Is it possible to make a program that divides to an infinite decimal place? I'm trying to get one to work, but it only goes up to 16 decimal places, then after that, it just gives me 0's.
Is it possible to make a program that divides to an infinite decimal place? I'm trying to get one to work, but it only goes up to 16 decimal places, then after that, it just gives me 0's.
Well of course it's possible to write a program that would do that. The problem is that the hardware the program is running on is eventually going to run out of space. But if you want to get as close as possible, you're going to have to define your own date type (probably using a linked list to store an unknown-beforehand amount of data) and write your own code for dividing with said data type. Good luck, but it's probably not worth the effort.
in fact it is easyer than you think. because the anwser would be zero. if you were to have something like that it would be "infinitly close to zero" and in math infinitly close to X is infact X. a great example 1/3=.333333... 2/3=.66666... and 3/3=.9999... the number .99999.... is infinitly close to 1 and it is one since 9/9 is also equale to one. some one might argue that 1/3 is not equale to .999999.... but it makes no diffrence because .999999... is a rational number and 1 is a rational number. and there is a rule (not sure what it is called) that says between any two diffrent rational numbers there is another diffrent rational number. and you obviously cant fit anything inbetween 1 and .999999... also you cant actualy have and infinite decimal places since you can not quantify infinity. (i hate it when people said this before i understood it but it is true that) infinity is a concept not a number.
No. All computers work with a finite number of decimals or digits. No computer in the world can work with an infinite number of decimals because the computer would need an infinite amount of RAM and an infinite hard drive size. I don't think anyone has been able to design those -- yet.Quote:
Originally Posted by NecroFromHell
Not to mention that if it can go to infinity the calculation would never actually finish.
If I didn't know what you really meant to type because of context, I would. But either way - try applying your logic to PI.Quote:
some one might argue that 1/3 is not equale to .999999....
If you're just talking about 'dividing,' then you are looking for a rational number datatype. Then you can have infinite decimal numbers represented, in fraction form (only if the decimal is repeating, of course). As long as you avoid square roots, limits of sequences, Functions of Interest, and mainly stick to basic arithmetic, you should be able to represent numbers exactly and do computations with them.
http://www.boost.org/libs/rational/
Any number you want to compute is always possible to represent in a finite amount of space.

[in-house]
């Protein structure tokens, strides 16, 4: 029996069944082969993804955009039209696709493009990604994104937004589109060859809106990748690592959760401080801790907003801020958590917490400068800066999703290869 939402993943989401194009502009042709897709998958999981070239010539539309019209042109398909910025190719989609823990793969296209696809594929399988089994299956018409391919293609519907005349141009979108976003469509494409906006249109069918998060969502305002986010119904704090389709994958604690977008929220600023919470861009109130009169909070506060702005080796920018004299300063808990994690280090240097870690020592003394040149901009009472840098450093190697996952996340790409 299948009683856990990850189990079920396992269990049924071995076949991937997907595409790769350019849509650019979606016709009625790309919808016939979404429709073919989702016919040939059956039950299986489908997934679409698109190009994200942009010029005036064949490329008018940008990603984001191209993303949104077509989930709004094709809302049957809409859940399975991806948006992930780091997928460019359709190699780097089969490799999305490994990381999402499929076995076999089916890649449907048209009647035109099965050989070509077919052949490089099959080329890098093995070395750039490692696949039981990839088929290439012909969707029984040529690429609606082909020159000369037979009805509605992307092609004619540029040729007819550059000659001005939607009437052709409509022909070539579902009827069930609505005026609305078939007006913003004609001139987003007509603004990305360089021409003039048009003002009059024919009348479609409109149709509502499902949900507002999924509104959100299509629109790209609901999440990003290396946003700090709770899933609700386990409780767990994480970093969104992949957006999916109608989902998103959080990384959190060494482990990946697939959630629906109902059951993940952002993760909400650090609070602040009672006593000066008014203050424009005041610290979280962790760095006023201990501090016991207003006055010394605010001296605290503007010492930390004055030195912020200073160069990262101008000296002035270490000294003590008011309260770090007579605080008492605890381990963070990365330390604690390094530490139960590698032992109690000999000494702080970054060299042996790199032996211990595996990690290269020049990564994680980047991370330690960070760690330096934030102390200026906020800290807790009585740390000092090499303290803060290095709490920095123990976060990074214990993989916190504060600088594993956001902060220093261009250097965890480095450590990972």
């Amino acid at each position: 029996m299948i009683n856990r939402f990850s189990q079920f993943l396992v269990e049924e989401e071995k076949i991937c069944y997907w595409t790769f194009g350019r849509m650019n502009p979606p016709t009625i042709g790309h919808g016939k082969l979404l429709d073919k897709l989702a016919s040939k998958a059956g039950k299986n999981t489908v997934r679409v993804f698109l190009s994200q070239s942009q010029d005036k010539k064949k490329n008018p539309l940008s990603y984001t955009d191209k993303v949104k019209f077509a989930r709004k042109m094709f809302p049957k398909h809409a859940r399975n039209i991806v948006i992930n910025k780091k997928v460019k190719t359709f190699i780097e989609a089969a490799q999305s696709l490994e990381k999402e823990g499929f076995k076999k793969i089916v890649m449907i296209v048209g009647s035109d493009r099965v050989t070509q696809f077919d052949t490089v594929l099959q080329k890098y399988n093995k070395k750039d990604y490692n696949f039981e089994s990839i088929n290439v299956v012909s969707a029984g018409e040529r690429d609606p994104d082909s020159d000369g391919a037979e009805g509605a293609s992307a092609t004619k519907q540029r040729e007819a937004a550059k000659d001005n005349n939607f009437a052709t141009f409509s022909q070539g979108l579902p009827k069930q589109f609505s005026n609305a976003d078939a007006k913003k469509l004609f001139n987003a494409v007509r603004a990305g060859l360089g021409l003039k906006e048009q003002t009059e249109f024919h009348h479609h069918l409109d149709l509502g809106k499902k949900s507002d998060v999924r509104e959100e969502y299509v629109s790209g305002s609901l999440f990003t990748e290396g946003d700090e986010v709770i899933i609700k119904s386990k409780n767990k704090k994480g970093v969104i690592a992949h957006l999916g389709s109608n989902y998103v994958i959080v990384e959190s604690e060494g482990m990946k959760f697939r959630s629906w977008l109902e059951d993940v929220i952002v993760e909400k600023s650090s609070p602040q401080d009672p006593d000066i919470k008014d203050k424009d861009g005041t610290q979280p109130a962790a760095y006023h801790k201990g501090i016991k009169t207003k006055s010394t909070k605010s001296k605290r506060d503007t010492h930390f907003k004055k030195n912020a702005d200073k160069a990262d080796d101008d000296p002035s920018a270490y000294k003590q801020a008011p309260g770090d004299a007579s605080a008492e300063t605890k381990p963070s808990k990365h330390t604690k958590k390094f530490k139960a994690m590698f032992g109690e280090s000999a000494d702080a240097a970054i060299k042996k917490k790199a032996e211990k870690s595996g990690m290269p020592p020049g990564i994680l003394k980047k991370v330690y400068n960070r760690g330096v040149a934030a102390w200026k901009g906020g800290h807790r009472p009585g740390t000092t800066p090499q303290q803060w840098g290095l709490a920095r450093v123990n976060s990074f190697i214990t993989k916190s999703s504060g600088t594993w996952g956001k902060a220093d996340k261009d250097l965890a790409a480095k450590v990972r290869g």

.99999.... and 1 are not numbers. They are representations of numbers. But of course you are right in that they both represent the same number.Quote:
Originally Posted by squeaker
ok, forget what about the infinity thing, i'm just try to make a program divide any number and keep dividing it for as long as it has enough memory. And if it takes time for the number to be divided, how do i make the program update what's in the window of what it's already got for the answer?
oh. i see what you mean. you want to know in decimal what for example: 23/27 is. right? well if both numbers are whole numbers eventualy the decimal number will start to repeate. my computer says 23/27 is: 0.043478260869565217391304347826087. this would be writen like this:
_______________________
.0434782608695652173913
because after 913 it starts over with 043478...
hope that helps
sorry. i ment 3/3 not 1/3 . the logic of pi would not fit here though because you cannot represent pi as a fraction.Code:
Quote:
some one might argue that 1/3 is not equale to .999999....
If I didn't know what you really meant to type because of context, I would. But either way - try applying your logic to PI.
See this thread for doing math with unlimited numeric size (limited by computer RAM and hard driver)
Cant you represent pi as 22/7? Isnt that a fraction? Or you can represent it 3 and 1/7? That is what pi is...Quote:
Originally Posted by squeaker
Sure you canQuote:
Originally Posted by squeaker
_ _
1 - .9 = .01
1.00000000000...
- .99999999999....
-----------------------
.000000000...1
No, those fractions yield a crude approximation of pi. pi is an irrational number.Quote:
Originally Posted by MitchellH
Code:pi = 3.141592653
22/7 = 3.142857142
I'm not sure who said that you can't divide to an infinite decimal place, but it is not true. You can write a program that will find any decimal place. If you can write and infinite loop then you can work out a program to infinite decimal place. You can't store all the info at the same time because of hardware restraints, but you can't display it all any way so why does that matter? You can at least make it so that the user couldn't tell the difference. I'll write a program to do it and prove you all wrong. I'll be posting again in another hour with the source code to work out the square root of 2 to infinite decimal places.( I might actually wait till tomorrow because I'm kinda tired)
good luck -- as someone else mentioned, it will take an infinite amount of time to do the calculations :DQuote:
Originally Posted by Brad0407